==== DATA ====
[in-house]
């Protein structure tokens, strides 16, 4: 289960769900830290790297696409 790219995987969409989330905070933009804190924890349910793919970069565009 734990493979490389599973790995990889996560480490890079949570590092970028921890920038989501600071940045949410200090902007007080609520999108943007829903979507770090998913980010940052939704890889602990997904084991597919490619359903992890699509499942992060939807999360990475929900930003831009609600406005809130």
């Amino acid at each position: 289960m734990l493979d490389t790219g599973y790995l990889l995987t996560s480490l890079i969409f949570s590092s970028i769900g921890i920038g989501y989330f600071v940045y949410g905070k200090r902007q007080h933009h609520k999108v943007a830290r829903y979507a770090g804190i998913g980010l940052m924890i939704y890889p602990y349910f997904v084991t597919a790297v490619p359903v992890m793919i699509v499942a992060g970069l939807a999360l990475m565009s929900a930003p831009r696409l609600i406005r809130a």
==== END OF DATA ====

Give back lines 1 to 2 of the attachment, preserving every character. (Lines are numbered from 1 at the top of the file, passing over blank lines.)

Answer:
[in-house]
């Protein structure tokens, strides 16, 4: 289960769900830290790297696409 790219995987969409989330905070933009804190924890349910793919970069565009 734990493979490389599973790995990889996560480490890079949570590092970028921890920038989501600071940045949410200090902007007080609520999108943007829903979507770090998913980010940052939704890889602990997904084991597919490619359903992890699509499942992060939807999360990475929900930003831009609600406005809130």